Back and forth

Today, the ministry of children and family development's top bureaucrat Lesley du Toit appeared before the legislature's select standing committee on children and youth. That appearance did little to further our understanding of practice change - her plan to massively overhaul the way children in British Columbia are protected. But that doesn't mean no news came out of that three hour meeting. During the proceedings, Ms. du Toit:

* said the "to-ing and fro-ing on many of the issues that get raised is not always but for the most part a distraction from the focus that we're meant to have on children." Ms. du Toit didn't say what those issues were. But we assume she's referring to her relationship with children and youth representative Mary Ellen Turpel-Lafond;

* said she hoped her ministry would never be in a situation "where we simply blindly follow some direction that is given to us, from whomever it might be, without thoughtfully considering the impact on children and families, and how that might actually improve what we're doing for them." New Democrat legislators Maurine Karagianis and Leonard Krog took this to mean she was referring to direction from Ms. Turpel-Lafond.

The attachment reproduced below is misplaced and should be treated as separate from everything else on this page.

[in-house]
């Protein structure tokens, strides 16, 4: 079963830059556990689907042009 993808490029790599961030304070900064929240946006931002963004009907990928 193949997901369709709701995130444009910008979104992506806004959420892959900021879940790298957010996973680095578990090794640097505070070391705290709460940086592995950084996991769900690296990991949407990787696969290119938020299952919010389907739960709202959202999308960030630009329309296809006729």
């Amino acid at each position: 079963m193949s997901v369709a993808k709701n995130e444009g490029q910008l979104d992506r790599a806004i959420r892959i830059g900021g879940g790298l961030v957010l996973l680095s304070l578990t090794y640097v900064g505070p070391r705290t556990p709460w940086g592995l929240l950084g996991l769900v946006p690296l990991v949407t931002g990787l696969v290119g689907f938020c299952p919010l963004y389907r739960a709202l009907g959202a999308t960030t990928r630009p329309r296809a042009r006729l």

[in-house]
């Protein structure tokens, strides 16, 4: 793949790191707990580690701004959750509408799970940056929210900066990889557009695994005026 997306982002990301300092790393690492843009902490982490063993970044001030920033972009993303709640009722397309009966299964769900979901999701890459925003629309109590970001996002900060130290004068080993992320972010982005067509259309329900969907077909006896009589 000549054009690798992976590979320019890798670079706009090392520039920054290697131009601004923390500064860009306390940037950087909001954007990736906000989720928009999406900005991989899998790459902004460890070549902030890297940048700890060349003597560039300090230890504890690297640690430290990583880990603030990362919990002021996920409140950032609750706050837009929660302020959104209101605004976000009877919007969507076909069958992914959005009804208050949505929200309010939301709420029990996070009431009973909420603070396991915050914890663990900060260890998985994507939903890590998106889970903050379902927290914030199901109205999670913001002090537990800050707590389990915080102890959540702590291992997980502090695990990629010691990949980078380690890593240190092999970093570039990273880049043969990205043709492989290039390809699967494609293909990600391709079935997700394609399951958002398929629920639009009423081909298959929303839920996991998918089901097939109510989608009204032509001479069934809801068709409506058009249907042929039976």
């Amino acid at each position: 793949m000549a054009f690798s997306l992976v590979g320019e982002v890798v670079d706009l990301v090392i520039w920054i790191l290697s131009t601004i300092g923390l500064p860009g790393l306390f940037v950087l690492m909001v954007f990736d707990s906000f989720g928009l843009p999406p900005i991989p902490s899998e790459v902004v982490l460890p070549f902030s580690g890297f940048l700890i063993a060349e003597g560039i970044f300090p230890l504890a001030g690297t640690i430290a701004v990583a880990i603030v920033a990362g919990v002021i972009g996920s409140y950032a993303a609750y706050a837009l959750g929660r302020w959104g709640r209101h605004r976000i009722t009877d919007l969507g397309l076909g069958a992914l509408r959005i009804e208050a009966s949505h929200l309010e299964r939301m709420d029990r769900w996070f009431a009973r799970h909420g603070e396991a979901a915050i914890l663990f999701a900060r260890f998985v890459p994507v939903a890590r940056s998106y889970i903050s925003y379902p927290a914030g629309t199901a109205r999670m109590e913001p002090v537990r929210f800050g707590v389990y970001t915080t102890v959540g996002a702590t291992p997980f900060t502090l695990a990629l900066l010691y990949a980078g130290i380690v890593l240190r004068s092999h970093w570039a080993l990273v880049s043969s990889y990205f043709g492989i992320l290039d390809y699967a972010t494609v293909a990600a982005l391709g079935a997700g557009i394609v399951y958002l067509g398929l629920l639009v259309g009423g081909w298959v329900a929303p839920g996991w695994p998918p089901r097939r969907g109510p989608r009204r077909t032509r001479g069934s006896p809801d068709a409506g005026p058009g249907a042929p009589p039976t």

* rebuffed a question from New Democrat legislator Mable Elmore about whether she would be willing to "sit down and meet and talk" directly with Ms. Turpel-Lafond. "That's a discussion between the representative and myself," she stated. "I think those are administrative issues, as the Chair raised, that I believe are best dealt with between our two offices."

* said she has "never refused to meet with the representative." But, according to correspondence obtained by Public Eye via a freedom of information request, just three months earlier Ms. du Toit informed Ms. Turpel-Lafond she wouldn't "be providing you with any further briefings on the Practice Change;" and

* confirmed she will be personally involved in teaching ministry employees about practice change. "Yes, I will be doing some of it. I certainly won't be doing all of it," she told the committee, adding she'll be focusing on training social workers how to assess their cases.

1 Comment

Well, her work can't withstand scrutiny can it? Why is she unwilling to meet with the agency that was put in place to supervise her work? Any one of us tries that and we're fired.

And why the hell is she spending time tutoring employees on a policy change? Is there no one else who is, dare I say it, more suited to that type of role than a 'top bureaucrat'? I want to see her cancel those training sessions and use that time to meet with the watchdog that is supervising her ministry.

This fiasco disgusts me.

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